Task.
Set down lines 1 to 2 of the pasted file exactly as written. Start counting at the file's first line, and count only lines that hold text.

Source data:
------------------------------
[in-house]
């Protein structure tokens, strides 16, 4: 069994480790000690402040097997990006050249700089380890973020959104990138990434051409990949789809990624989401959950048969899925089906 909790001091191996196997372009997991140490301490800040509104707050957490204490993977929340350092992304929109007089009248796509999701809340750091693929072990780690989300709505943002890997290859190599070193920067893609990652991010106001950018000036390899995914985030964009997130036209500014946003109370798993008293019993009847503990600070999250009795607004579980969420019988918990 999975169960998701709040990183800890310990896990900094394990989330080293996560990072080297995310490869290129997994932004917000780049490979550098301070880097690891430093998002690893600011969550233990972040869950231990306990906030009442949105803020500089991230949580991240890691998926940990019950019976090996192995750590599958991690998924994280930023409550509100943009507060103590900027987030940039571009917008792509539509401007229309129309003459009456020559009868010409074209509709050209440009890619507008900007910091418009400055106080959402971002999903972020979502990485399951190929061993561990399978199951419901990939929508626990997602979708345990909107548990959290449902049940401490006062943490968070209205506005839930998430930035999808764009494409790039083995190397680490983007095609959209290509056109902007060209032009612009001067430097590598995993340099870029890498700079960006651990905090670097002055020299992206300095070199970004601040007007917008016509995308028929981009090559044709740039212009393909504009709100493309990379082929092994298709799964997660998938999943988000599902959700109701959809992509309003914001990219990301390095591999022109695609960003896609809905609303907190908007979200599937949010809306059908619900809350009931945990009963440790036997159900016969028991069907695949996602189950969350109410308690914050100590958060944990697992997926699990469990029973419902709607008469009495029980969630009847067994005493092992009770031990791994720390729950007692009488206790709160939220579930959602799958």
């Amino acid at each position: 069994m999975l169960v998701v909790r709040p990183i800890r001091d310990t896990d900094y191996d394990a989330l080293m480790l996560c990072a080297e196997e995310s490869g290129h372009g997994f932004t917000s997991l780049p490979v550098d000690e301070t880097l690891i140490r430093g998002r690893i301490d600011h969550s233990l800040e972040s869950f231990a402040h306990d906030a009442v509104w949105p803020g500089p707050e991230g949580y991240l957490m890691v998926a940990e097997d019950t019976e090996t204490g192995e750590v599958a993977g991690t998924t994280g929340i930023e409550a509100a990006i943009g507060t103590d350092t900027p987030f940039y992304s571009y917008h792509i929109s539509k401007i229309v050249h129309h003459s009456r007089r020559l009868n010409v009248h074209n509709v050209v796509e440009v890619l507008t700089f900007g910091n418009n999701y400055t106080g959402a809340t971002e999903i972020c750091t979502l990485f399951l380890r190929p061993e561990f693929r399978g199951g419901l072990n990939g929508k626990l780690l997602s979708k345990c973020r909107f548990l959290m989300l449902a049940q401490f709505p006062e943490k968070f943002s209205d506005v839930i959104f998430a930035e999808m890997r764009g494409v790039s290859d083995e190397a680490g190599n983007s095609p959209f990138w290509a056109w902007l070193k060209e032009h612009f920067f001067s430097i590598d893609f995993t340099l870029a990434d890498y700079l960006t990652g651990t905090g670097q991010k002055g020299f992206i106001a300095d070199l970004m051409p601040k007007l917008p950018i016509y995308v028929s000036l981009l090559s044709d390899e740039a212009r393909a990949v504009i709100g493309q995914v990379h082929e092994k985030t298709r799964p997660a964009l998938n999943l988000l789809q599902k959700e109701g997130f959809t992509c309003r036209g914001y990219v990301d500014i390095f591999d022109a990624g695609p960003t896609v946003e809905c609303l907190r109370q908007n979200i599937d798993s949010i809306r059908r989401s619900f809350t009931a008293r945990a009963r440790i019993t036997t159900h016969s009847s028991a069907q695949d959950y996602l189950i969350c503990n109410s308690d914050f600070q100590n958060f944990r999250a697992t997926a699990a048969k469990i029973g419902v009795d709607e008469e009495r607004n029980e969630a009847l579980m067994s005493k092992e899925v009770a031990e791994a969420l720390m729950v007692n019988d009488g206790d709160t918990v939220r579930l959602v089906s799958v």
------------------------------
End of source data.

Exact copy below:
[in-house]
């Protein structure tokens, strides 16, 4: 069994480790000690402040097997990006050249700089380890973020959104990138990434051409990949789809990624989401959950048969899925089906 909790001091191996196997372009997991140490301490800040509104707050957490204490993977929340350092992304929109007089009248796509999701809340750091693929072990780690989300709505943002890997290859190599070193920067893609990652991010106001950018000036390899995914985030964009997130036209500014946003109370798993008293019993009847503990600070999250009795607004579980969420019988918990 999975169960998701709040990183800890310990896990900094394990989330080293996560990072080297995310490869290129997994932004917000780049490979550098301070880097690891430093998002690893600011969550233990972040869950231990306990906030009442949105803020500089991230949580991240890691998926940990019950019976090996192995750590599958991690998924994280930023409550509100943009507060103590900027987030940039571009917008792509539509401007229309129309003459009456020559009868010409074209509709050209440009890619507008900007910091418009400055106080959402971002999903972020979502990485399951190929061993561990399978199951419901990939929508626990997602979708345990909107548990959290449902049940401490006062943490968070209205506005839930998430930035999808764009494409790039083995190397680490983007095609959209290509056109902007060209032009612009001067430097590598995993340099870029890498700079960006651990905090670097002055020299992206300095070199970004601040007007917008016509995308028929981009090559044709740039212009393909504009709100493309990379082929092994298709799964997660998938999943988000599902959700109701959809992509309003914001990219990301390095591999022109695609960003896609809905609303907190908007979200599937949010809306059908619900809350009931945990009963440790036997159900016969028991069907695949996602189950969350109410308690914050100590958060944990697992997926699990469990029973419902709607008469009495029980969630009847067994005493092992009770031990791994720390729950007692009488206790709160939220579930959602799958």